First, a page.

Similar problems from 20 years ago resurfaced at the beginning of last school year following a routine air quality and mold test conducted. Parent Ashley Sitorius began to complain in December 2021, after her child was experiencing allergy-like symptoms (he tested negative for Covid at least four times) and missing school days because of it.

Sitorius’ outreach resulted in the school officials agreeing to do another air quality test in January. A report released by industrial hygienist company ECS Southeast recommended a consultation with a HVAC contractor to correct elevated carbon dioxide levels; for all surface mold to be cleaned with an EPA-approved antimicrobial; replacement of the water-stained ceiling tiles; and a more in-depth evaluation performed on the gymnasium to locate the source of moisture.

Contractors began cleaning mold, installing air scrubbers and remediating HVAC issues after school and on the weekends. The school’s HVAC system and exhaust fans were adjusted to increase run times, and air flow dampers to regulate intensity of airflow, opened 24 hours a day,helped alleviate ventilation issues.

Yet, Sitorius’ children, including her son and now her daughter, the latter of whom has terminal brain cancer, began complaining of similar symptoms this year. Her daughter’s oncologist recommended keeping her home.

“I can’t send my daughter to school in that toxic environment,” Sitorius said.

The oncologist sent a note to the school, shared with PCD: “It is our belief that she should be allowed to be out of the school environment until the mold situation is resolved, due to her underlying condition.”

Sitorius began contacting Pender County Schools again this month. Her mission to ensure safety and health for her two children at Topsail Middle has gained traction with other concerned parents coming forward. 

During a board meeting Sept. 13, parent Mark Fowler, told members his seventh grade daughter complains daily of headaches and nasal congestion. He added the school nurse acknowledged she was not the only one suffering from these symptoms.

Since the start of the new school year, the Topsail Middle School nurse reported 128 student visits, 90 resulting in sending kids home sick.

“We’re talking about the safety, health and well-being of hundreds of children, teachers and staff,” Fowler told the board. “It’s inexcusable. This issue needs to be resolved immediately.”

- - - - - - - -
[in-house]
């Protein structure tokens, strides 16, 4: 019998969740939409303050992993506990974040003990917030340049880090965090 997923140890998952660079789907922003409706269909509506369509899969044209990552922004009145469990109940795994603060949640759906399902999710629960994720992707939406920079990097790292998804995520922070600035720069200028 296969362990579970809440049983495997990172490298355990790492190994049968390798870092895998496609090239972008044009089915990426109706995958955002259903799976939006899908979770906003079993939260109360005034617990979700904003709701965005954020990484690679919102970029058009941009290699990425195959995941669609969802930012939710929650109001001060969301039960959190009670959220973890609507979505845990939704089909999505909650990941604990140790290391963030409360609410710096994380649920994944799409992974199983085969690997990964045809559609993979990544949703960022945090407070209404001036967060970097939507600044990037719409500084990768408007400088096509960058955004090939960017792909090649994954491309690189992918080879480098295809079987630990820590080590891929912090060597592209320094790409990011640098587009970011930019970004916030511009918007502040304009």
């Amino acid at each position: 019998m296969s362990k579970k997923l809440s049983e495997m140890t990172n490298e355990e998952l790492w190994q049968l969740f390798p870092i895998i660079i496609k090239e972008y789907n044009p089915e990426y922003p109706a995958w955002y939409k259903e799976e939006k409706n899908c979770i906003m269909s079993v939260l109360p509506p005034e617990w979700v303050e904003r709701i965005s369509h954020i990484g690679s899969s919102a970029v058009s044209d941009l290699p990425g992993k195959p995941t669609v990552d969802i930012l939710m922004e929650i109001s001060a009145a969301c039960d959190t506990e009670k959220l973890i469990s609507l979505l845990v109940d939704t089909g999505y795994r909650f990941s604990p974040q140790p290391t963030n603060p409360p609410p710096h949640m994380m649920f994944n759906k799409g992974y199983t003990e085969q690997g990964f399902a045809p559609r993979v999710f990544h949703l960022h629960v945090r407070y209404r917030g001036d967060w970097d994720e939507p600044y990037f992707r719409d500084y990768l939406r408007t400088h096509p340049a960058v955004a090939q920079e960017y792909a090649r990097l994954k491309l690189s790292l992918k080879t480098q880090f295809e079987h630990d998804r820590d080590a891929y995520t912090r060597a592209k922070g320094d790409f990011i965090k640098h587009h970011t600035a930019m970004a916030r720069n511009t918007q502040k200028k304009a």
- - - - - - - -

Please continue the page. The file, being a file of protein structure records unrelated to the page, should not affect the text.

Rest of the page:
His wife, Courtney Fowler, said their daughter has been out for two-and-a-half days this year — behavior that is “out of character” — complaining of headaches, dizziness and watery eyes.  

According to N.C. Department of Health and Human Services certified industrial hygienist David Lipton’s presentation on mold growth, children are more susceptible to the health impacts of mold — coughing, wheezing, respiratory infections, asthma, shortness of breath, allergic rhinitis, inflammation, sneezing, runny nose, sore throat, red, itchy watery eyes.

“I can’t express enough the guilt of sending my child in there every day,” Fowler said. “But I know she needs to be in school, needs socialization, needs to be learning.”

Bowed ceiling tiles in the hallway of Topsail Middle from last year. (Courtesy/ECS Southeast)

‘Spinning our wheels’

According to Cheatam’s assessment, it could cost the school district more than $1.6 million or more to make the Topsail Middle repairs by the time the board approves it. The middle school comprises five independent buildings, all requiring some form of air quality improvements. 

Cheatham’s preliminary report for Topsail Middle found several spaces or areas problematic for high CO2 levels. It said levels drop 10 minutes after students leave classrooms. The computer lab reports continued high amounts of CO2, even without kids in it.

It also indicated elevated mold spore counts and noted improving indoor air quality can help stabilize the issues. 

Results from Topsail Middle show multiple buildings have outdated equipment and negative air pressure, meaning air leaks into the buildings.

“The real question is, didn’t we know they were old and outdated a year ago when they tested poorly?” Sitorius said to Port City Daily last month. “What has been fixed or done? It didn’t even sound like someone was keeping a close eye on the system.”

The sixth grade building requires more outside air for proper ventilation. There is no A/C or heat in the kitchen, leading to negative air pressure and a lack of humidity regulation.

The seventh grade building needs to be properly sealed from exterior air. High levels of CO2 and elevated mold-spore counts remain.